If there’s one filmmaker who marches to the beat of his own drum, it’s Quentin Tarantino. Raised on a healthy cinematic diet of spaghetti westerns, gritty 60’s/70’s cult classics, not to mention pretty much everything in the Australian documentary Not Quite Hollywood and more, he has become one of the film world’s most talented and widely accepted acquired tastes. From Pulp Fiction to Jackie Brown to Kill Bill to his 2009 film Inglourious Basterds, QT has learned so much about how to make film that Django Unchained might just be the pinnacle of his efforts. So how does Tarantino weave that special kind of magic? Simple, outright theft.
Now that’s not an accusation or an inflammatory statement. On the contrary, it’s a compliment. Tarantino has learned how to make some damn fine films because he’s had some great teachers: John Ford, Sam Peckinpah, Terence Hill, Sergio Leone, Akira Kurosawa to name a few obvious ones. All have had a hand in crafting young Tarantino and while he may not call any of his films homages to any director in particular, it’s clear to see how he puts them all on pedestals. After studying them for decades he’s learned what works and what doesn’t and used that knowledge to create any of his above mentioned films. There’s that old saying that goes “good artists borrow and great artists steal“, but QT might have committed the crime of the century and all but given us the same film Peckinpah and Leone would have, if they were alive today of course.
Bounty hunting stories don’t come along all that often and, like movies about gunslingers, are kind of an outdated if not dead film genre. Yet thinking of every film Taratino has made, they’re all heavily saturated in similarly outdated themes and genres. As such he not only gives them sort of a revival but also makes us realize what we, as movie goers, are missing. Further, that there’s more out there than the brainless shoot ’em ups and rom-coms that populate the multiplexes. Sure that’s selling the movie industry short but how often does a QT film come a long? Further how much of a breath of fresh air is it when one shines on theater screens? When QT makes something, his attention to detail and attempts to immerse the audience in the story (and time frame) know no bounds. Starting from frame one, in this case the vintage Columbia logo, you know he next 2+ hours will be a unique and fulfilling experience.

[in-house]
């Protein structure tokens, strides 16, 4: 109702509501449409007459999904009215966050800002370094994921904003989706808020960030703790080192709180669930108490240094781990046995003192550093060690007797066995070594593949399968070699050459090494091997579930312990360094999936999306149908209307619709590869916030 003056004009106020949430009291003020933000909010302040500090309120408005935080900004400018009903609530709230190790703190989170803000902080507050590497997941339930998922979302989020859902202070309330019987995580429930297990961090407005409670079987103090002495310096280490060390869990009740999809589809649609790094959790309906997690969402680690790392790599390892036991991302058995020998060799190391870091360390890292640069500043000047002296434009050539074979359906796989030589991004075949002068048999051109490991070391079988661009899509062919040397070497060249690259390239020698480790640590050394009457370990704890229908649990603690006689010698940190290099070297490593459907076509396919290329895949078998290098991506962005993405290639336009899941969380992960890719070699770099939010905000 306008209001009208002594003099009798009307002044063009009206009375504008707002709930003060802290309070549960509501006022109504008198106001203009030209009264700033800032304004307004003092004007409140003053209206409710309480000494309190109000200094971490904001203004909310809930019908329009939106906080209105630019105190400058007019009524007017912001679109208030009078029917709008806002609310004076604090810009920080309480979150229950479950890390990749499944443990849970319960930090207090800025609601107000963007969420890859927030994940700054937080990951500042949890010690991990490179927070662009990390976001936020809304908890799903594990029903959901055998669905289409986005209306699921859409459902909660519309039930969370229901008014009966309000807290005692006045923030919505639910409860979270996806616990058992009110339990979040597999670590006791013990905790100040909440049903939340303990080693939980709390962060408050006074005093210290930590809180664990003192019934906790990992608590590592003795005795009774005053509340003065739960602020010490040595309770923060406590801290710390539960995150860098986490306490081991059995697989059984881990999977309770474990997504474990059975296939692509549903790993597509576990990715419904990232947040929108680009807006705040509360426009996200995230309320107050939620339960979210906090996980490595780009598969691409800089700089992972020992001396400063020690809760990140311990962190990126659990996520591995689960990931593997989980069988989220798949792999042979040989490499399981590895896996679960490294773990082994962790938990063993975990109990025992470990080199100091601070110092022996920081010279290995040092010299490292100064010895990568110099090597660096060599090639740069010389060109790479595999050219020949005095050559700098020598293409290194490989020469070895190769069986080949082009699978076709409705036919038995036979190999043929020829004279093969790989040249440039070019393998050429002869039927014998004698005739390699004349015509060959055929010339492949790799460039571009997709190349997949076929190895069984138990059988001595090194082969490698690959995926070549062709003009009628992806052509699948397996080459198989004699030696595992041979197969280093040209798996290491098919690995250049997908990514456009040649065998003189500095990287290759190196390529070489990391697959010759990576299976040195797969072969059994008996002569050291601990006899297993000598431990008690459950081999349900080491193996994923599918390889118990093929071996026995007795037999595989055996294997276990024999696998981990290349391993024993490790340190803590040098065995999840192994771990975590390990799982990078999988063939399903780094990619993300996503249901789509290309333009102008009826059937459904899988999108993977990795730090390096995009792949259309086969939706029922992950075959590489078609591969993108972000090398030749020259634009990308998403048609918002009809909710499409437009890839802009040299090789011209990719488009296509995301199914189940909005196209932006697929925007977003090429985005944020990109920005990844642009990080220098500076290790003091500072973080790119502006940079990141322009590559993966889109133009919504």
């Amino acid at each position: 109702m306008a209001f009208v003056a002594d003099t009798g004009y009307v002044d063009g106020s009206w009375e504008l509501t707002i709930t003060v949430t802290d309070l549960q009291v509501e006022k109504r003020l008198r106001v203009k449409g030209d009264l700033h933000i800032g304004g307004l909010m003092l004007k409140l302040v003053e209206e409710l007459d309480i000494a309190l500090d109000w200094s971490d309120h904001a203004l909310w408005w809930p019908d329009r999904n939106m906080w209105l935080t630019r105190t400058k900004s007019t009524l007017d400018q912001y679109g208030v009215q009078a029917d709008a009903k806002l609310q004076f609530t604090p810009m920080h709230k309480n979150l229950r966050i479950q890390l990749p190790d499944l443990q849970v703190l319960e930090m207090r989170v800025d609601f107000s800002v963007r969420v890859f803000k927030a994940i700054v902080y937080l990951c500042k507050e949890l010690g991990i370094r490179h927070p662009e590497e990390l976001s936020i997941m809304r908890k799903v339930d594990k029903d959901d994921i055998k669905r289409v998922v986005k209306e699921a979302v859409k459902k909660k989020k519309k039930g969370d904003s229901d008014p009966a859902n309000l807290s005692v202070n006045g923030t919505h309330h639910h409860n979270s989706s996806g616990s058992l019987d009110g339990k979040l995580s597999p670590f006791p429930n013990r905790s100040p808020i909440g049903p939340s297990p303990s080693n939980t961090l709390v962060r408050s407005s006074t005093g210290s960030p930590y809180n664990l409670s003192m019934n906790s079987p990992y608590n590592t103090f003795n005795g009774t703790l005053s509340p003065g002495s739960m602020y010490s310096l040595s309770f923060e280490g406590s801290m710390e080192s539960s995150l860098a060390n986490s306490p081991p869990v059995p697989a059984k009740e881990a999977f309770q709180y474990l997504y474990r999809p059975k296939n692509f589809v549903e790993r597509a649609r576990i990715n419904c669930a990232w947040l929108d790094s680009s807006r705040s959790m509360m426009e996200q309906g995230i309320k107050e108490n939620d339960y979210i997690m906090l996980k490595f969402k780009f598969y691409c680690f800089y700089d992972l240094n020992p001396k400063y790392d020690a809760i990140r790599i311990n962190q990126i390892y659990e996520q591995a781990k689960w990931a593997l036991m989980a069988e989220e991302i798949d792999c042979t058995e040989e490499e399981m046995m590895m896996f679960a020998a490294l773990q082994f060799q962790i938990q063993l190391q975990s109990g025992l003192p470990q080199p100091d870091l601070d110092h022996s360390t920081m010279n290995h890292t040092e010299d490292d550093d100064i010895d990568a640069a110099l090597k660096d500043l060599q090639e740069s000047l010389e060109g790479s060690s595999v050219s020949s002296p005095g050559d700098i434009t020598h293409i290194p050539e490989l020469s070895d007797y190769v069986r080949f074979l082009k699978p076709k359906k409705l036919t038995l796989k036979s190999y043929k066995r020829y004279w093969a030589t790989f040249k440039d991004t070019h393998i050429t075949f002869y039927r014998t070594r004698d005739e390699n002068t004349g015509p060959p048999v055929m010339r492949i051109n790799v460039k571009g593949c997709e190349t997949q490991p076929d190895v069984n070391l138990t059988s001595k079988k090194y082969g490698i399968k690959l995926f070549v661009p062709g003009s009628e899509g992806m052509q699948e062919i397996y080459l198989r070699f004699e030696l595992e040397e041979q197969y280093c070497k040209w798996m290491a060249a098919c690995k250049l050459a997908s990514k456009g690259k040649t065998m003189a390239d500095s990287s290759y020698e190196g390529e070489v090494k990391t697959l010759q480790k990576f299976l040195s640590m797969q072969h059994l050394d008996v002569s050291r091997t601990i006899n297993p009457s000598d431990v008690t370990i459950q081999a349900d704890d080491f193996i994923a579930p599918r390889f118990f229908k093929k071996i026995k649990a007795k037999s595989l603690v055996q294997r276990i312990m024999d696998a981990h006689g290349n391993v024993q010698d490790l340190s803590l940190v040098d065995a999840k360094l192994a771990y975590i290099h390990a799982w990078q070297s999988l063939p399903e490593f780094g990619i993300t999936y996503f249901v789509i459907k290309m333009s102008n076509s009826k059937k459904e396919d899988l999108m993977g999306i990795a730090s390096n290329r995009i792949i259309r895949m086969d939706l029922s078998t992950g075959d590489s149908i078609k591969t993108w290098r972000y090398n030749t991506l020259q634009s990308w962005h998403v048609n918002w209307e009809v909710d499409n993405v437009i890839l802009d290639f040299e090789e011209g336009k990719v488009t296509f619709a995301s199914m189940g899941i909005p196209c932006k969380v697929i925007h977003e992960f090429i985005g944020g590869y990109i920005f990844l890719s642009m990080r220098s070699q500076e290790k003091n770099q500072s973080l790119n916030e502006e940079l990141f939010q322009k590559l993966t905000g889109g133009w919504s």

Even though they play in wide release,Tarantino films are made for movie lovers with specific tastes, genre fans to be more specific. Like Jarmusch, Anderson, Lynch or Cronenberg, a QT film plays/caters to a certain kind of audience and while the film may be lost on a larger number of movie goers, those that dig his (and their) work really dig his work. The scenes are comprised with intent, the dialog is always lively, and balanced perfectly between straight-laced and hilarious. Like all QT films the writing speaks for itself, but like 2009’s Basterds it simply sings. It’s razor sharp, but the playful undertone keeps it from feeling pretentious. He also know how to have some fun and doesn’t mind tapping the brakes and allowing the audience to have a big laugh. For instance, like something out of Blazing Saddles (or possibly Tarantino citing yet another influence on his film), there’s a bag/mask scene with the outlaw Posse out to get Foxx and Waltz that can easily be contender for the funniest scene you’ll experience in all of 2012.